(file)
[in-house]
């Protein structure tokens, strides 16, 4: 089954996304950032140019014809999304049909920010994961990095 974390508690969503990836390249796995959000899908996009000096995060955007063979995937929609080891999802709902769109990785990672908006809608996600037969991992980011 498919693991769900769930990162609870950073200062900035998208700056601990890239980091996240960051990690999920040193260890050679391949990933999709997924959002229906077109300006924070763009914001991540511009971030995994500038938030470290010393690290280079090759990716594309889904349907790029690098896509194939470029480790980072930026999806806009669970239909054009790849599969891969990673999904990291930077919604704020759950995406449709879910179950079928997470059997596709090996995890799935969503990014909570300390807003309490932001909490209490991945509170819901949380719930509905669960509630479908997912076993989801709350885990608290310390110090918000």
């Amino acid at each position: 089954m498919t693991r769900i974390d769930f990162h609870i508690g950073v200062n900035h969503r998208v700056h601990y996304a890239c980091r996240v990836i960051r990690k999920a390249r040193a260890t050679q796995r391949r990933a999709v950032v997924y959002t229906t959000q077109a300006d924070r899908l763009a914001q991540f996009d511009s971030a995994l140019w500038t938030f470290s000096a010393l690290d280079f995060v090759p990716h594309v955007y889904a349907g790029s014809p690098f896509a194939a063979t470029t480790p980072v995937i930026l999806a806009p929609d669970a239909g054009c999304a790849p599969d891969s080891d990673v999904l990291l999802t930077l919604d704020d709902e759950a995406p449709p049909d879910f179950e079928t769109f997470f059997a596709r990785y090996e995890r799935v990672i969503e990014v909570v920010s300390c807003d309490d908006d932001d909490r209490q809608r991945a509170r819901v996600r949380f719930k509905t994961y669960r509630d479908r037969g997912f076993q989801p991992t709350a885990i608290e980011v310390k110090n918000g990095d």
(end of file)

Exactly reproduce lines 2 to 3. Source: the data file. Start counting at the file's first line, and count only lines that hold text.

């Protein structure tokens, strides 16, 4: 089954996304950032140019014809999304049909920010994961990095 974390508690969503990836390249796995959000899908996009000096995060955007063979995937929609080891999802709902769109990785990672908006809608996600037969991992980011 498919693991769900769930990162609870950073200062900035998208700056601990890239980091996240960051990690999920040193260890050679391949990933999709997924959002229906077109300006924070763009914001991540511009971030995994500038938030470290010393690290280079090759990716594309889904349907790029690098896509194939470029480790980072930026999806806009669970239909054009790849599969891969990673999904990291930077919604704020759950995406449709879910179950079928997470059997596709090996995890799935969503990014909570300390807003309490932001909490209490991945509170819901949380719930509905669960509630479908997912076993989801709350885990608290310390110090918000």
């Amino acid at each position: 089954m498919t693991r769900i974390d769930f990162h609870i508690g950073v200062n900035h969503r998208v700056h601990y996304a890239c980091r996240v990836i960051r990690k999920a390249r040193a260890t050679q796995r391949r990933a999709v950032v997924y959002t229906t959000q077109a300006d924070r899908l763009a914001q991540f996009d511009s971030a995994l140019w500038t938030f470290s000096a010393l690290d280079f995060v090759p990716h594309v955007y889904a349907g790029s014809p690098f896509a194939a063979t470029t480790p980072v995937i930026l999806a806009p929609d669970a239909g054009c999304a790849p599969d891969s080891d990673v999904l990291l999802t930077l919604d704020d709902e759950a995406p449709p049909d879910f179950e079928t769109f997470f059997a596709r990785y090996e995890r799935v990672i969503e990014v909570v920010s300390c807003d309490d908006d932001d909490r209490q809608r991945a509170r819901v996600r949380f719930k509905t994961y669960r509630d479908r037969g997912f076993q989801p991992t709350a885990i608290e980011v310390k110090n918000g990095d």